The challenge of teaching Methods of Communication Inquiry is to faithfully present the many approaches to research. To accomplish this, I walk students from the early stages of a research trajectory, during which we often generate theory through humanistic and qualitative inquiry, to the later stages of comparative and quantitative inquiry, during which we often test theory. Graduate students often enter the class with strong ideological commitments to method. I do not believe that the common qualitative and quantitative distinctions are worth fighting over—a reflection of my commitment to multi-method, interdisciplinary inquiry in my own research. This class is an important part of our graduate program, and my goal is to teach students the value of having research questions drive method choices. Collegial feedback has confirmed that the reading list and system of student evaluation does justice to the methodological diversity in our discipline. In the last few years I have developed an undergraduate version of this course, Social Science Communication Research Methods (COM382).
I provide similar conceptual and methodological range in my other graduate courses. Whereas my undergraduates have multiple, short writing assignments, in my graduate Organizational Communication (COM570) and Computer-Mediated Communication and Community (COM597) courses, I allow students to develop larger research papers that fit the needs of their graduate careers. I believe in a heavy set of readings but almost complete freedom for students to submit large papers that are appropriate for the stage of their careers. I accept draft research proposals, conference papers, or dissertation chapters, as long as I can track progress from the beginning to the end of the quarter, and the intellectual development fits within the broad context of the course. This allows students to develop papers for scholarly conferences or to map out the research plan for their larger thesis project. This has worked well with Organizational Communication. My newest graduate seminar, Information Societies is an intense directed reading course on various theories of the political economy of information.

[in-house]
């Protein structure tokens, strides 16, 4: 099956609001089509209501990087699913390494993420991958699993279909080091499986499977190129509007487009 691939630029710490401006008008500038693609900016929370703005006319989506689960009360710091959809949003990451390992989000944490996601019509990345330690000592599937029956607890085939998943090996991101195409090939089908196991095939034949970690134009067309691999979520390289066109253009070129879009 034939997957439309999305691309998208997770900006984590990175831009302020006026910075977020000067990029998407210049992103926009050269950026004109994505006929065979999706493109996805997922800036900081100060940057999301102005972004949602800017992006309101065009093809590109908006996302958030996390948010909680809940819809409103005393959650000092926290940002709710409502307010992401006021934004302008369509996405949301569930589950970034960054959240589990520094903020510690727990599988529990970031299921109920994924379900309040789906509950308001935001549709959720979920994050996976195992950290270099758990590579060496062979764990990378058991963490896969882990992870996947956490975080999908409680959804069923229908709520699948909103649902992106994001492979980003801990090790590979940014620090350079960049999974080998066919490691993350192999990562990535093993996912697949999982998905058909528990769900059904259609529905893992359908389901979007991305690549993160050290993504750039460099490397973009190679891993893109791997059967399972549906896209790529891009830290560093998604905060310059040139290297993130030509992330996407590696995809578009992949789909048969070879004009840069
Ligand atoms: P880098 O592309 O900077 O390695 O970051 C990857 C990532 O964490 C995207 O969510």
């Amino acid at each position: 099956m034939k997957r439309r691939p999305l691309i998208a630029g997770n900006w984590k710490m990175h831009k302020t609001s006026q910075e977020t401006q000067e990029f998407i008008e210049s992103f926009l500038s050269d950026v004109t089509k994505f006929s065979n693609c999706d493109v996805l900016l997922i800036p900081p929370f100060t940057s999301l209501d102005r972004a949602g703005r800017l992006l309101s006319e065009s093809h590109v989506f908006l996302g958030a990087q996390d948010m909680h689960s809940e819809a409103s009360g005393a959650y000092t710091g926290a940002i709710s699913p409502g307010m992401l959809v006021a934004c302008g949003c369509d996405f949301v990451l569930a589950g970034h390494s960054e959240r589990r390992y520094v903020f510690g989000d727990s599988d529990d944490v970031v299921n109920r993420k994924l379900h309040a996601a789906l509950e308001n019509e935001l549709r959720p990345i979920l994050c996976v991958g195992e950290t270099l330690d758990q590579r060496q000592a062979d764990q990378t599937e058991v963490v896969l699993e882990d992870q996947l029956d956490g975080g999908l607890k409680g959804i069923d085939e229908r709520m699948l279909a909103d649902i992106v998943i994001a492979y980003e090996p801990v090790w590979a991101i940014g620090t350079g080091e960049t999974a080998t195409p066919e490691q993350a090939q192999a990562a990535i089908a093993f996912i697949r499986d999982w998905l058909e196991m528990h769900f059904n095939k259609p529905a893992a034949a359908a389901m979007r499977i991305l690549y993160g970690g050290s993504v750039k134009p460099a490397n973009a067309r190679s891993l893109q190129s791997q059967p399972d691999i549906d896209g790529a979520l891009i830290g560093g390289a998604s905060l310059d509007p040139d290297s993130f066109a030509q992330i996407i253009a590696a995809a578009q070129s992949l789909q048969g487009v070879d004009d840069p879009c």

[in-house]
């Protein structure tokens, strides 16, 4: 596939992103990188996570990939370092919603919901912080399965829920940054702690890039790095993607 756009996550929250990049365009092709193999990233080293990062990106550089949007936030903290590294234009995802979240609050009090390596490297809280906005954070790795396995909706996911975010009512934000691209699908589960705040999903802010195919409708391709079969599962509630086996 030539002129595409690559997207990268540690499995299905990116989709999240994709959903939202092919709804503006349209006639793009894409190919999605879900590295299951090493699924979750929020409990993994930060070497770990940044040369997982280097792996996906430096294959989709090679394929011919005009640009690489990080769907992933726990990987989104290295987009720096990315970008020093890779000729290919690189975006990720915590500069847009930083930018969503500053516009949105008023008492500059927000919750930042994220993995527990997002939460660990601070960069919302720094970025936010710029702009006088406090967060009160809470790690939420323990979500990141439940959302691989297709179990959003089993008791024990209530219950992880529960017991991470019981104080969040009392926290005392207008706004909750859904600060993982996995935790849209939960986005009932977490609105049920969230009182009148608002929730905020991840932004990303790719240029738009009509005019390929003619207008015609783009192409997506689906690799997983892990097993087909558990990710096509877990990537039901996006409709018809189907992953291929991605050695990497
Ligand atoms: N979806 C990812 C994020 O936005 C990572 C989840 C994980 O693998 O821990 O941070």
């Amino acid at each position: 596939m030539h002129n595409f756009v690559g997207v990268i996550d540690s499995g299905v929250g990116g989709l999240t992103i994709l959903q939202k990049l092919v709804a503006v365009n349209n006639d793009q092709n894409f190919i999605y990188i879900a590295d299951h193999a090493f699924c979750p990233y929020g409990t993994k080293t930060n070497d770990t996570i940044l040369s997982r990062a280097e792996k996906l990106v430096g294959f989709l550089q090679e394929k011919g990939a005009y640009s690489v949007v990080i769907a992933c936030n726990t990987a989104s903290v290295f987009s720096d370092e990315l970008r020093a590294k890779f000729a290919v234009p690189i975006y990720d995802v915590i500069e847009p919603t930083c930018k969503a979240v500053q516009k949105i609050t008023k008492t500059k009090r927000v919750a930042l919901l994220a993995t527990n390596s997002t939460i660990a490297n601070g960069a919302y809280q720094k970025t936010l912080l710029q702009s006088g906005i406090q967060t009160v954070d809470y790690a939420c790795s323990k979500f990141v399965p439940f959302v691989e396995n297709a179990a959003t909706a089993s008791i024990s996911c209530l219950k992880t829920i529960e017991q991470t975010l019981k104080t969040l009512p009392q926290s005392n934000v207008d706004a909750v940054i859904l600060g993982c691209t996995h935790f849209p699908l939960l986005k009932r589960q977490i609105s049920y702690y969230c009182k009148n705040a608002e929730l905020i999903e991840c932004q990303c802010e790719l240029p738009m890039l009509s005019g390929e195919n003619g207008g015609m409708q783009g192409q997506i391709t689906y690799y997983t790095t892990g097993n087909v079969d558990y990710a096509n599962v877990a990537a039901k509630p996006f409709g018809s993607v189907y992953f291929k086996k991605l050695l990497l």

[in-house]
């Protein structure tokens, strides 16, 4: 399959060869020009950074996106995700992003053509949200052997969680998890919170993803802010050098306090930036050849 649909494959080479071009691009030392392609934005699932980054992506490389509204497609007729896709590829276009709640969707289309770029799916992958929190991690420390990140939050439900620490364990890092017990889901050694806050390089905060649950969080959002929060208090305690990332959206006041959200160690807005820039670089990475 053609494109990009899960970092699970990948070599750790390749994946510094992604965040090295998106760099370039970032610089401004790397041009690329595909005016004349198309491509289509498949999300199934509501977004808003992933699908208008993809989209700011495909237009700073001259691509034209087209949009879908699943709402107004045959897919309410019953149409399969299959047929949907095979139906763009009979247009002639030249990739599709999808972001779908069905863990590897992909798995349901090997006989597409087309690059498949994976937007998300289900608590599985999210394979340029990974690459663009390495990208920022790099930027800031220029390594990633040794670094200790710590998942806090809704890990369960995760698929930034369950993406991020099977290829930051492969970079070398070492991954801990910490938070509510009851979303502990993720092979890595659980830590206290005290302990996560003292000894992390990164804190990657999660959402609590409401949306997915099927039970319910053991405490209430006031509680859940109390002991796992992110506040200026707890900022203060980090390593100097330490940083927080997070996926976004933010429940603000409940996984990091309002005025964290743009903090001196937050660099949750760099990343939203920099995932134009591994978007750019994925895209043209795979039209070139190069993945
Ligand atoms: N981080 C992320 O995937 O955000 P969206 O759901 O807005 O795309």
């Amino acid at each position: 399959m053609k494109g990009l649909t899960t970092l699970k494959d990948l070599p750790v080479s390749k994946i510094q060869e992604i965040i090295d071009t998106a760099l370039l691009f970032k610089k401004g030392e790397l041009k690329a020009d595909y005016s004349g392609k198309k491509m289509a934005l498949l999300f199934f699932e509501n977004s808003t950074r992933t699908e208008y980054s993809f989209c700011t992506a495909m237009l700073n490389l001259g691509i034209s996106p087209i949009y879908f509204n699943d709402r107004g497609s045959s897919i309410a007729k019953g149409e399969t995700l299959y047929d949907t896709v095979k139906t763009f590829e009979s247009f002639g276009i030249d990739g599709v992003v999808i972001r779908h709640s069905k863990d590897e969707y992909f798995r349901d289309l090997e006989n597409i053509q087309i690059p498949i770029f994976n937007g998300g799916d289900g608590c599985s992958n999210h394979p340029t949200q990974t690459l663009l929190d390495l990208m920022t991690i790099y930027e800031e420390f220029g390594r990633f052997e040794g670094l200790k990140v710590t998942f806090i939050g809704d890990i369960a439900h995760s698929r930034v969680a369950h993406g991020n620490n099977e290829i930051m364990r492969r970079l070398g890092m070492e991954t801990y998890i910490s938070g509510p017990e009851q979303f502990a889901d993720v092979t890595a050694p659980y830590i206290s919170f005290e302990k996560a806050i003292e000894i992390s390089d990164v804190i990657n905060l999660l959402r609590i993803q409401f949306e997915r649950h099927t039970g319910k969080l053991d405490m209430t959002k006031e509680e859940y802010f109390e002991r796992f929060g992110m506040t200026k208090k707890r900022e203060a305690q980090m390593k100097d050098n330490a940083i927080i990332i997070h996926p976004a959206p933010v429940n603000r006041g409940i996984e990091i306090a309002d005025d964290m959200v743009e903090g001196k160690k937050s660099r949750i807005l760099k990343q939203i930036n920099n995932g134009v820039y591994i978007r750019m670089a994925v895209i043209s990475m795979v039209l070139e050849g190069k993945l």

My second central contribution to our graduate program is that I have a strong mentoring record that includes a string of papers involving students as coauthors and, even though I am a relatively junior faculty member, a record of helping to place students in good jobs at research universities. Both of my NSF-funded projects are essentially globally networked teams of young scholars at different stages of international fieldwork, analyzing findings, and disseminating research by participating professional conferences and publishing articles. As another example, a group of four students expressed an interest in doing a feminist team-ethnography of technology usage by young women in India, Tanzania, and Haiti. I offered some additional training in team-ethnography, found funding to send them overseas, and have been using several innovative digital tools to maintain the research network. Another network of graduate students is working in London, Egypt, and Pakistan, doing work that feeds my interests but also generates material for their doctoral projects. I take mentoring seriously, and have found creative ways to involve graduate students in an extended network of researchers interested in the global context of information and communication technologies.
Recently, I developed a graduate level Comparative Research Methods (COM597) course that has attracted students from across the social and policy sciences. have revitalized the Political Communication Award that is offered by faculty with shared interests across the Departments of Political Science and Communication to PhD students in either unit. Political communication research at UW is strong, and clarifying the rules of the award, drawing in new members and advertising to graduate students has helped solidify our identity as a research community. I have been on many graduate student committees, and am beginning to supervise my own students. But my most notable mentoring activities have been in publishing with graduate students and helping them find success on the modern academic job market. In recent years I have contributed to the Graduate School’s Mentor Memo series. I have coauthored short guides on coauthoring relationships and on preparing the cover letters for applications to academic jobs. As part of this service I have led several workshops with graduate students and am contributing podcasts for wider community of graduate students at the university. And I have helped graduate students become established scholars at other institutions—see the list of students who have become faculty colleagues at other universities.